In my non-professional opinion, your uro is being very reasonable to wait a bit and see where your PSA goes in a couple months. Any family history of 1st degree relatives with PCa? At 75 yoa, chances are, even if you developed PCa, you'd die with it, and not from it.
I can give you an example of a (IMO) 'non' reasonable uro. My aunt's nearly (at the time) 79 year old husband (no symptoms), who does have a family history (brother and father) of PCa hit a PSA high of 5.2 last year and his local uro wanted to subject him to a biopsy. At his age he wanted none of that so he asked me to take him to Johns Hopkins for another perspective. He saw my doc, Dr. Carter, and showed him his PSA records, etc. When he asked the doc what he thought he should do, the doc said "I'd do nothing. At your age you're not likely to die of cancer. Call me back if your PSA goes above 10." That was one happy guy when he walked out of there!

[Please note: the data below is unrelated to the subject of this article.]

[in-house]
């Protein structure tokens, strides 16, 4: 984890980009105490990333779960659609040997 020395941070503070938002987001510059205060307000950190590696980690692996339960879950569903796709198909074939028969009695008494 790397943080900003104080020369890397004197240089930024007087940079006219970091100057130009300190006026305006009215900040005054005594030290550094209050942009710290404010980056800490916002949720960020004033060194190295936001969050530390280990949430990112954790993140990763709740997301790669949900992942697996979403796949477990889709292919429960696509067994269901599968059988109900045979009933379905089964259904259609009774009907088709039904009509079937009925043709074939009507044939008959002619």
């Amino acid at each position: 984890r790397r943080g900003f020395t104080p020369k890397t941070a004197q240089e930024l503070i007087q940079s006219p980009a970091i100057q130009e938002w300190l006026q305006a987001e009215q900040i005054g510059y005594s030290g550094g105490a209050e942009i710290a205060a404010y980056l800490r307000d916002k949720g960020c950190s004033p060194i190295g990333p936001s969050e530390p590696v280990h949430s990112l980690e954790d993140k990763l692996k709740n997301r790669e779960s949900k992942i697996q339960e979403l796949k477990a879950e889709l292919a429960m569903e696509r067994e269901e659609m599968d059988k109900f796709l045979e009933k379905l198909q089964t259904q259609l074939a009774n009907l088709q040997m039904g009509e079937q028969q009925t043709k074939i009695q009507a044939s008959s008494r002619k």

51 yoa at Dx--Some family history of PCa
From 9/2013 to 3/2015 PSAs between 4.85 & 6.7, TRUS Bx-neg 12/2013, 12/2014 PCA3:38, 3/2015 switched from local urology group to Johns Hopkins, PSA 5.8/FPSA 17.4/PHI 28.4, 3/2015 mp3T MRI & Fusion-Guided Bx @ JH, 2/14 cores pos, Bilateral, <5% involvement, GL=6, RRP: 8/2015 @ JH (Dr. Carter)
Post surgical pathology – Upstaged to G7 (3+4), confined throughout. Margins, LN (11), SV, EPE, all negative. Additional findings: HGPIN
PSA 11/2015 <0.1, 05/2016 <0.1, 9/2016 <.02 (new lab)
Post Edited (MDNative) : 10/20/2016 8:16:18 PM (GMT-6)